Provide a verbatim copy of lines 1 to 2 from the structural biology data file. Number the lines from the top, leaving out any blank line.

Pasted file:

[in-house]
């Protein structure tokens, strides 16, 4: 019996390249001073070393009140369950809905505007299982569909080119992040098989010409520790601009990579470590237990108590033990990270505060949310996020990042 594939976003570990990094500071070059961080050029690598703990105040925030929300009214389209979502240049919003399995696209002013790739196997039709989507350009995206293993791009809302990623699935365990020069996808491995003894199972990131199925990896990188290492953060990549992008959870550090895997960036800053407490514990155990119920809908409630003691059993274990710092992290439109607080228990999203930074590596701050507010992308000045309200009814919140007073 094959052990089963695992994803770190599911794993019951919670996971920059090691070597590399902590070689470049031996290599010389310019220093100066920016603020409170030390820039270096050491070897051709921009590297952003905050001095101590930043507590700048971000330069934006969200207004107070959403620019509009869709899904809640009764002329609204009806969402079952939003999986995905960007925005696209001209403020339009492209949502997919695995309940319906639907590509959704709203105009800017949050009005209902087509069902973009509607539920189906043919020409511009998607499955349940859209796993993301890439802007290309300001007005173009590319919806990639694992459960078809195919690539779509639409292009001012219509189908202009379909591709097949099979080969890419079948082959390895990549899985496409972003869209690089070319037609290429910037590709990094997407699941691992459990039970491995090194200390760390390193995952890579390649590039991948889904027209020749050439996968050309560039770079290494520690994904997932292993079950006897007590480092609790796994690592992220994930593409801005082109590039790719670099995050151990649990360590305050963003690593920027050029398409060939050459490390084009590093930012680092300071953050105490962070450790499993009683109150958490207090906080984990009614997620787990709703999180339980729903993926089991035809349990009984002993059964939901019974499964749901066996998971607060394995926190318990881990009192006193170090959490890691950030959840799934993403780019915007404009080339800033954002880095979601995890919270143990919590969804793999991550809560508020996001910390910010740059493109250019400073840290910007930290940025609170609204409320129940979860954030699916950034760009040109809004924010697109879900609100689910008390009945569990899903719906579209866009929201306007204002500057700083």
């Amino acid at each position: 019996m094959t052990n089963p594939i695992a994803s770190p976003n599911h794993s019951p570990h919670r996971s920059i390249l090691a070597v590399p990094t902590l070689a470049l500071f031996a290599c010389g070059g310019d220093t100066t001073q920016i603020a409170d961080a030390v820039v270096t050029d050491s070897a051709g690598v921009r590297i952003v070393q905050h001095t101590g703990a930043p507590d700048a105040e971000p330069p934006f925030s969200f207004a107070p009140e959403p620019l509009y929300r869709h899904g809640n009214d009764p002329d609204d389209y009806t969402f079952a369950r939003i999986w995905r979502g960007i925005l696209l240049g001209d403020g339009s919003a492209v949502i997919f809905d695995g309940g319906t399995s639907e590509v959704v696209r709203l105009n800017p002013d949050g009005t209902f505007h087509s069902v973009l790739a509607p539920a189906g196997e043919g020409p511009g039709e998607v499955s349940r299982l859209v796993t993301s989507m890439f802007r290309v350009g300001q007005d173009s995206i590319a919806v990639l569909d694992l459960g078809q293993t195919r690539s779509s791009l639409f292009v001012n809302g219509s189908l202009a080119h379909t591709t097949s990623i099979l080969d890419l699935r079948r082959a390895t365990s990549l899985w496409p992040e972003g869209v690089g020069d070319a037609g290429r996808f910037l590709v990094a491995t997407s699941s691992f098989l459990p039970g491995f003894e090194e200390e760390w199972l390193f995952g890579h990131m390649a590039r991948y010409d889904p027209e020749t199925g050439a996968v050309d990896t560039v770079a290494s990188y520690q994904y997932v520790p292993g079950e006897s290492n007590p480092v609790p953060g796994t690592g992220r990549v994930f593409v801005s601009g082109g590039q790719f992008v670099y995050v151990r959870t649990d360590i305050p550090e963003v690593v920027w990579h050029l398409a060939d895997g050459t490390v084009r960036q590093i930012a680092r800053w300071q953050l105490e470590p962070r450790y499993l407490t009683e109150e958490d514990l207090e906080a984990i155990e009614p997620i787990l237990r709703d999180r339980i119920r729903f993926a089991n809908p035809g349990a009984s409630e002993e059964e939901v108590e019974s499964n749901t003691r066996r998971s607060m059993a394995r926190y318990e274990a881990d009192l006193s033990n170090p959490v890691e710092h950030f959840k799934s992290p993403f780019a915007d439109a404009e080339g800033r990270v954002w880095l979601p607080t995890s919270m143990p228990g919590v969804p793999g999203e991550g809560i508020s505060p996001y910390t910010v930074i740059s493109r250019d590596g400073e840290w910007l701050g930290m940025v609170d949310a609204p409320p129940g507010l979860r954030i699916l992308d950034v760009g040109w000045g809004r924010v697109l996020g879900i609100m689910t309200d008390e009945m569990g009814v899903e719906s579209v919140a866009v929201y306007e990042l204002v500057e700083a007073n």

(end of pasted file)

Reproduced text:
[in-house]
């Protein structure tokens, strides 16, 4: 019996390249001073070393009140369950809905505007299982569909080119992040098989010409520790601009990579470590237990108590033990990270505060949310996020990042 594939976003570990990094500071070059961080050029690598703990105040925030929300009214389209979502240049919003399995696209002013790739196997039709989507350009995206293993791009809302990623699935365990020069996808491995003894199972990131199925990896990188290492953060990549992008959870550090895997960036800053407490514990155990119920809908409630003691059993274990710092992290439109607080228990999203930074590596701050507010992308000045309200009814919140007073 094959052990089963695992994803770190599911794993019951919670996971920059090691070597590399902590070689470049031996290599010389310019220093100066920016603020409170030390820039270096050491070897051709921009590297952003905050001095101590930043507590700048971000330069934006969200207004107070959403620019509009869709899904809640009764002329609204009806969402079952939003999986995905960007925005696209001209403020339009492209949502997919695995309940319906639907590509959704709203105009800017949050009005209902087509069902973009509607539920189906043919020409511009998607499955349940859209796993993301890439802007290309300001007005173009590319919806990639694992459960078809195919690539779509639409292009001012219509189908202009379909591709097949099979080969890419079948082959390895990549899985496409972003869209690089070319037609290429910037590709990094997407699941691992459990039970491995090194200390760390390193995952890579390649590039991948889904027209020749050439996968050309560039770079290494520690994904997932292993079950006897007590480092609790796994690592992220994930593409801005082109590039790719670099995050151990649990360590305050963003690593920027050029398409060939050459490390084009590093930012680092300071953050105490962070450790499993009683109150958490207090906080984990009614997620787990709703999180339980729903993926089991035809349990009984002993059964939901019974499964749901066996998971607060394995926190318990881990009192006193170090959490890691950030959840799934993403780019915007404009080339800033954002880095979601995890919270143990919590969804793999991550809560508020996001910390910010740059493109250019400073840290910007930290940025609170609204409320129940979860954030699916950034760009040109809004924010697109879900609100689910008390009945569990899903719906579209866009929201306007204002500057700083």